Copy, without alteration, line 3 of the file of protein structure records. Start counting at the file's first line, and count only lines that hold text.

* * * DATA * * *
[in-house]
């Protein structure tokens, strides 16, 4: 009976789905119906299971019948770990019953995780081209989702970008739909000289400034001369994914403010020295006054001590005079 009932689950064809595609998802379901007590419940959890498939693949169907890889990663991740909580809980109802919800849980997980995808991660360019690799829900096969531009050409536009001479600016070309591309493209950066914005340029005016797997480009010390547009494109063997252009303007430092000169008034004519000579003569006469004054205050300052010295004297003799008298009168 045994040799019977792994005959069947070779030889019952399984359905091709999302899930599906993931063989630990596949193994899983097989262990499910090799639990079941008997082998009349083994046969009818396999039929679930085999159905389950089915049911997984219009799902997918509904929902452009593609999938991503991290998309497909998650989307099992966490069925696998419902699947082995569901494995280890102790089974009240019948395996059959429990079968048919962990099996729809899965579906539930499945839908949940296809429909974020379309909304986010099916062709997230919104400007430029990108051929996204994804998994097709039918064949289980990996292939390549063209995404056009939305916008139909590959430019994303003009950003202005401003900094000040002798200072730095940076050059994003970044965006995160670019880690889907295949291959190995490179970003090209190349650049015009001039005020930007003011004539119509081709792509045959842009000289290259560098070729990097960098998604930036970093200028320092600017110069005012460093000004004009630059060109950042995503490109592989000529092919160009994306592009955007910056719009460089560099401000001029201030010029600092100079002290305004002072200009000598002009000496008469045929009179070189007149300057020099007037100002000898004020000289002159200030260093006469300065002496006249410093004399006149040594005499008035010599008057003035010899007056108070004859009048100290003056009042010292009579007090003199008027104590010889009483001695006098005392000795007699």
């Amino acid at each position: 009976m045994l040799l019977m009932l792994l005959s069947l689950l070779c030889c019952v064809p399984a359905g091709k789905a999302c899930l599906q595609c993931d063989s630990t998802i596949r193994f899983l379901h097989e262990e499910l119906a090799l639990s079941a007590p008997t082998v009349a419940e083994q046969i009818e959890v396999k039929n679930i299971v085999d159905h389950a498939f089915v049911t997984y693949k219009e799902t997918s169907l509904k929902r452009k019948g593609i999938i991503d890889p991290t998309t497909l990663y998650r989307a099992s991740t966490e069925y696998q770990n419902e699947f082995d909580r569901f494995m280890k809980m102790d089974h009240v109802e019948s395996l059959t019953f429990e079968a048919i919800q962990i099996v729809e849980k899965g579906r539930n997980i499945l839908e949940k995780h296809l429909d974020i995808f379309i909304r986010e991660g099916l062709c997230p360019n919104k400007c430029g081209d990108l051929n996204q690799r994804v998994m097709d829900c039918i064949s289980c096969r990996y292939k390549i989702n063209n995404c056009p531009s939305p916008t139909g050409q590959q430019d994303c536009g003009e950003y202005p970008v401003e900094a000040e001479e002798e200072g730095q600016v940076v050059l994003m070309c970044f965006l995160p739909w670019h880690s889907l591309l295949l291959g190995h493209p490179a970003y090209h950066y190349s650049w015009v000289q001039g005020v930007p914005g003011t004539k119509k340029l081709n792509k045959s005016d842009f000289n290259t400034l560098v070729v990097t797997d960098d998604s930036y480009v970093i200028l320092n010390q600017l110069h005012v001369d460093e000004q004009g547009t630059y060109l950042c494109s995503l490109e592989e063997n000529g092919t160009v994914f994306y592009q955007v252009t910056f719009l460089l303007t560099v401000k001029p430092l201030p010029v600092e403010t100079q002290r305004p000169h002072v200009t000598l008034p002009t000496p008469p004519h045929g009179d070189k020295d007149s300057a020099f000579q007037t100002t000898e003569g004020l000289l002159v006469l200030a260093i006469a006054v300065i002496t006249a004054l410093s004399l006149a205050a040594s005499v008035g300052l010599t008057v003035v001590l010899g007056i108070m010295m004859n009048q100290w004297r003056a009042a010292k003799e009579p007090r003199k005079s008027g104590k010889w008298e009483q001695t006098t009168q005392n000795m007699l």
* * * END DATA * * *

């Amino acid at each position: 009976m045994l040799l019977m009932l792994l005959s069947l689950l070779c030889c019952v064809p399984a359905g091709k789905a999302c899930l599906q595609c993931d063989s630990t998802i596949r193994f899983l379901h097989e262990e499910l119906a090799l639990s079941a007590p008997t082998v009349a419940e083994q046969i009818e959890v396999k039929n679930i299971v085999d159905h389950a498939f089915v049911t997984y693949k219009e799902t997918s169907l509904k929902r452009k019948g593609i999938i991503d890889p991290t998309t497909l990663y998650r989307a099992s991740t966490e069925y696998q770990n419902e699947f082995d909580r569901f494995m280890k809980m102790d089974h009240v109802e019948s395996l059959t019953f429990e079968a048919i919800q962990i099996v729809e849980k899965g579906r539930n997980i499945l839908e949940k995780h296809l429909d974020i995808f379309i909304r986010e991660g099916l062709c997230p360019n919104k400007c430029g081209d990108l051929n996204q690799r994804v998994m097709d829900c039918i064949s289980c096969r990996y292939k390549i989702n063209n995404c056009p531009s939305p916008t139909g050409q590959q430019d994303c536009g003009e950003y202005p970008v401003e900094a000040e001479e002798e200072g730095q600016v940076v050059l994003m070309c970044f965006l995160p739909w670019h880690s889907l591309l295949l291959g190995h493209p490179a970003y090209h950066y190349s650049w015009v000289q001039g005020v930007p914005g003011t004539k119509k340029l081709n792509k045959s005016d842009f000289n290259t400034l560098v070729v990097t797997d960098d998604s930036y480009v970093i200028l320092n010390q600017l110069h005012v001369d460093e000004q004009g547009t630059y060109l950042c494109s995503l490109e592989e063997n000529g092919t160009v994914f994306y592009q955007v252009t910056f719009l460089l303007t560099v401000k001029p430092l201030p010029v600092e403010t100079q002290r305004p000169h002072v200009t000598l008034p002009t000496p008469p004519h045929g009179d070189k020295d007149s300057a020099f000579q007037t100002t000898e003569g004020l000289l002159v006469l200030a260093i006469a006054v300065i002496t006249a004054l410093s004399l006149a205050a040594s005499v008035g300052l010599t008057v003035v001590l010899g007056i108070m010295m004859n009048q100290w004297r003056a009042a010292k003799e009579p007090r003199k005079s008027g104590k010889w008298e009483q001695t006098t009168q005392n000795m007699l």